KA: Absolutely. Yeah, there’s a real communal feel. And people in the story telling community are always talking about how at story telling shows you’ll feel a vibe that’s a little bit less cynical and a little bit less competitive than you might feel at your straight stand up variety show. It’s nice.

CB: The exciting thing (for all of us that can’t attend a live show) is the podcast. It sounds as though it will differ slightly than the live experience. It won’t be just a direct recording of the live show. What will the format be?

KA: What it is, is we interview people. Every Wednesday we send out emails to anyone we can think of saying, “Does anyone want to come in to this recording studio and record a story about…” you know, whatever topic we’re looking for that week. People will usually come in and tell a story that lasts about 8-10 minutes. We’ll record it a few times and ask questions. Then we’ll cut that down to about five minutes or so and lay in music. We’ve got a ton of great musicians, the band Organissimo and Craig Wedren who did the music for The State. We’re also taking theme songs. Every act of each episode will have a different theme song. We want to just keep playing around with theme songs until one sticks. It’ll sound a little like This American Life in that there will be these studio-recorded stories with music and all, and then there will also be the lengthier stories from the live show.

CB: Many comedians have similar stories when it comes to their early experiences. Taking that initial chance and putting themselves out there just to see what happens. I suppose that can apply to anyone who’s interested in getting anywhere in life. What makes a story a RISK! worthy story?

KA: I think it’s different for everybody. We had Jonathan Kesselman, the director of The Hebrew Hammer. He’s doing a project right now with Dave Foley and Kevin Mcdonald, but anyway. For him it’s just a risk to get up on stage, (laughs) ‘cause that’s just not what he does. That, plus it was the Strange Sex night, and he told a story with a lot of intimate details. For a lot of comedians it’s a risk to get up and avoid your normal go-to stuff. Like I always said as an example if we could ever get Sarah Silverman on, I think the first thing I’d say is, “No crude shit.” No cursing. Keep it clean. That would be a risk. It’s interesting. People get a little bit frightened when people find out what the premise is.

CB: What is the biggest risk you’ve ever taken, either personally or professionally?

KA: Hmm. Wow. Oh! I know what it is, actually. It was The State quitting MTV. Which was a -which I was not for, (laughs)- but I kept my mouth shut ‘cause I guess there was this kind of ground swell of, “Yes! We’re never gonna get further in our careers unless we do something dramatically, almost stupidly, daring. And at the time, we thought we were quitting MTV to go to ABC. ABC had toyed with the idea of maybe putting us up against Saturday Night Live. Nothing was for sure, there were no contracts or anything like that. Sure enough, we quit MTV who had promised us thirty more episodes, and ABC said, “Whoops. Forget about that.” (Laughs). So suddenly we didn’t have a TV show or a career anymore. Yeah. And we kept making mistakes after that. It kind of did beat the group in to breaking up, really. But I think that was the big first mistake. That haunted me for years, and years, and years. Like I tell people all the time, in The State we always said, “This is not about our individual careers, we’re building the career of The State and we’re going to have a Rolling Stones kind of career. It’s going to go on forever. Which was naïve of us. But when we did break up, wow, I just didn’t know what do with myself for the longest time. And there’s actually news, just this week, I was telling you I had a crazy week. We are in the process of putting together another way of working together as one unit. It’s just a baby that’s being born right now. I’m very proud because I’ve been the one spearheading this thing. The biggest problem The State has had since we broke up -and we knew it all along, which is why we had this unwritten rule that no one could ever take another job that might take them away from The State. Because as soon as that happened we knew it would be so hard to make 11 people’s schedule work together again. Sure enough that’s the problem we’ve had ever since. We all email each other, (laughs), every week. We’re still in touch, but we’ve never been able to work together on a big project again. We might have figured out a way to get something happening again.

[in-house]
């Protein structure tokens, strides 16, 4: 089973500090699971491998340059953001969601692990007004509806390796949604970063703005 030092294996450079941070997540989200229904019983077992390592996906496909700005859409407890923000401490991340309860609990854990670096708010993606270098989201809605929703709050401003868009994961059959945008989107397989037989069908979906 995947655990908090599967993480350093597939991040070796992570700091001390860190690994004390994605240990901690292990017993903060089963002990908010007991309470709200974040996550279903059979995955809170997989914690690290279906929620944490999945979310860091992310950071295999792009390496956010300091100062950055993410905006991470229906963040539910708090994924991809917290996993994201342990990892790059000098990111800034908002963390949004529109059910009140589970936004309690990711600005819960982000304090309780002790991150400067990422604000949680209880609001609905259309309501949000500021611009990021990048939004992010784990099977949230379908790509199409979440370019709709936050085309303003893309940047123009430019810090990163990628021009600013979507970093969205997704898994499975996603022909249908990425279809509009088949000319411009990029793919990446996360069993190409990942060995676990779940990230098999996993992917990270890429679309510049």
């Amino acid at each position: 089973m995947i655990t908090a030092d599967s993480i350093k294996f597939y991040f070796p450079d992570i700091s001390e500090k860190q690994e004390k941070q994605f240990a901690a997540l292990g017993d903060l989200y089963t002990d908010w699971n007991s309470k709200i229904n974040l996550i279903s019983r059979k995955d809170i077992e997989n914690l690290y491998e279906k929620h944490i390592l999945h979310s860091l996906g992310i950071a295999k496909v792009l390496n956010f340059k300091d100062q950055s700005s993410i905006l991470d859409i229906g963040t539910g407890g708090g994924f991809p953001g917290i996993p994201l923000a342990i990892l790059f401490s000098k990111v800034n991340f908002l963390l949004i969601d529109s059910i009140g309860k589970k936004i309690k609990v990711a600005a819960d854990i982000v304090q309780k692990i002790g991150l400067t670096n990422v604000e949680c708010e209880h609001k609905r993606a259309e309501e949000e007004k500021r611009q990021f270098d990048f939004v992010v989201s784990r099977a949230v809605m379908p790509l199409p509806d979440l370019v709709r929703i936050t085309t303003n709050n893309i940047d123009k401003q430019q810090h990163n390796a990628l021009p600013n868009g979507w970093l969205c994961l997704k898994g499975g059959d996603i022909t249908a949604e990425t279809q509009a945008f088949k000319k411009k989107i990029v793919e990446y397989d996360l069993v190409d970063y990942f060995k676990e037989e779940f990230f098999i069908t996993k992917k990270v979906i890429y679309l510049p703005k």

CB: Is it too early to say what it is?

KA: Yeah. I really can’t because it’s not even at a stage where we’ve started pitching it or anything.

Be sure to subscribe to the RISK! podcast and keep an eye out for The State’s new project somewhere down the road!